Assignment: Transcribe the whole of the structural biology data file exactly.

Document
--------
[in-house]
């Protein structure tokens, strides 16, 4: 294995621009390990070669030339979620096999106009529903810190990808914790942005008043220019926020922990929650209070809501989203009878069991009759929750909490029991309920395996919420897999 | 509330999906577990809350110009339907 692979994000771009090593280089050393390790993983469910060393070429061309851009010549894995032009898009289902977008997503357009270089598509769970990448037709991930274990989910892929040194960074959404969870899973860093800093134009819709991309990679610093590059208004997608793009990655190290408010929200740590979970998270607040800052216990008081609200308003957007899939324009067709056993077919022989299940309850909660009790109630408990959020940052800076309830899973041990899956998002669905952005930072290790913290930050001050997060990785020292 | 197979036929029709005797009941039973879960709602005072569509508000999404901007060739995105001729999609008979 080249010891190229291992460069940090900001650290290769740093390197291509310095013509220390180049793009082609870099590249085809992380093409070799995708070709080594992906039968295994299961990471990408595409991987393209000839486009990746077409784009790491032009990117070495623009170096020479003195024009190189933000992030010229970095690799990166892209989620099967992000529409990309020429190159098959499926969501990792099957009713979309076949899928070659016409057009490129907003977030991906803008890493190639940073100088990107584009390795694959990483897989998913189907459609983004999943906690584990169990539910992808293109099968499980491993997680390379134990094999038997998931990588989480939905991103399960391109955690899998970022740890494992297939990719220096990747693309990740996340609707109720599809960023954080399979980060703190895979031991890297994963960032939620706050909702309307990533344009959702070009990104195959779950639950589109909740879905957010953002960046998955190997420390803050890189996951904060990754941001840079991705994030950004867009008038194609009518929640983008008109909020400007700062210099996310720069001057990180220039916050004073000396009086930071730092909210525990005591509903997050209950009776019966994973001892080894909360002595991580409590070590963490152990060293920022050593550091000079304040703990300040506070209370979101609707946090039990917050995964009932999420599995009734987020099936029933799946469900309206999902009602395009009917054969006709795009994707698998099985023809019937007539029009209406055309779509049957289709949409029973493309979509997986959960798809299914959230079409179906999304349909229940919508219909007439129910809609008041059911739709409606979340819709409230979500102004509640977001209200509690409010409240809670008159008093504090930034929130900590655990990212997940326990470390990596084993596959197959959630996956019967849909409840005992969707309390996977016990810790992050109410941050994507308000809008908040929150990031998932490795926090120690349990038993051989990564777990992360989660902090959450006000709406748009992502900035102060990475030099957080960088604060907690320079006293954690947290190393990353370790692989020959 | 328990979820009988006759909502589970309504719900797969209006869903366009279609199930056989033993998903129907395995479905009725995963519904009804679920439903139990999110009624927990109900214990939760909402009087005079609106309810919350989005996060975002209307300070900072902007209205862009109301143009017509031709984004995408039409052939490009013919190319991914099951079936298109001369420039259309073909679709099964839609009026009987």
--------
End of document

[in-house]
């Protein structure tokens, strides 16, 4: 294995621009390990070669030339979620096999106009529903810190990808914790942005008043220019926020922990929650209070809501989203009878069991009759929750909490029991309920395996919420897999 | 509330999906577990809350110009339907 692979994000771009090593280089050393390790993983469910060393070429061309851009010549894995032009898009289902977008997503357009270089598509769970990448037709991930274990989910892929040194960074959404969870899973860093800093134009819709991309990679610093590059208004997608793009990655190290408010929200740590979970998270607040800052216990008081609200308003957007899939324009067709056993077919022989299940309850909660009790109630408990959020940052800076309830899973041990899956998002669905952005930072290790913290930050001050997060990785020292 | 197979036929029709005797009941039973879960709602005072569509508000999404901007060739995105001729999609008979 080249010891190229291992460069940090900001650290290769740093390197291509310095013509220390180049793009082609870099590249085809992380093409070799995708070709080594992906039968295994299961990471990408595409991987393209000839486009990746077409784009790491032009990117070495623009170096020479003195024009190189933000992030010229970095690799990166892209989620099967992000529409990309020429190159098959499926969501990792099957009713979309076949899928070659016409057009490129907003977030991906803008890493190639940073100088990107584009390795694959990483897989998913189907459609983004999943906690584990169990539910992808293109099968499980491993997680390379134990094999038997998931990588989480939905991103399960391109955690899998970022740890494992297939990719220096990747693309990740996340609707109720599809960023954080399979980060703190895979031991890297994963960032939620706050909702309307990533344009959702070009990104195959779950639950589109909740879905957010953002960046998955190997420390803050890189996951904060990754941001840079991705994030950004867009008038194609009518929640983008008109909020400007700062210099996310720069001057990180220039916050004073000396009086930071730092909210525990005591509903997050209950009776019966994973001892080894909360002595991580409590070590963490152990060293920022050593550091000079304040703990300040506070209370979101609707946090039990917050995964009932999420599995009734987020099936029933799946469900309206999902009602395009009917054969006709795009994707698998099985023809019937007539029009209406055309779509049957289709949409029973493309979509997986959960798809299914959230079409179906999304349909229940919508219909007439129910809609008041059911739709409606979340819709409230979500102004509640977001209200509690409010409240809670008159008093504090930034929130900590655990990212997940326990470390990596084993596959197959959630996956019967849909409840005992969707309390996977016990810790992050109410941050994507308000809008908040929150990031998932490795926090120690349990038993051989990564777990992360989660902090959450006000709406748009992502900035102060990475030099957080960088604060907690320079006293954690947290190393990353370790692989020959 | 328990979820009988006759909502589970309504719900797969209006869903366009279609199930056989033993998903129907395995479905009725995963519904009804679920439903139990999110009624927990109900214990939760909402009087005079609106309810919350989005996060975002209307300070900072902007209205862009109301143009017509031709984004995408039409052939490009013919190319991914099951079936298109001369420039259309073909679709099964839609009026009987």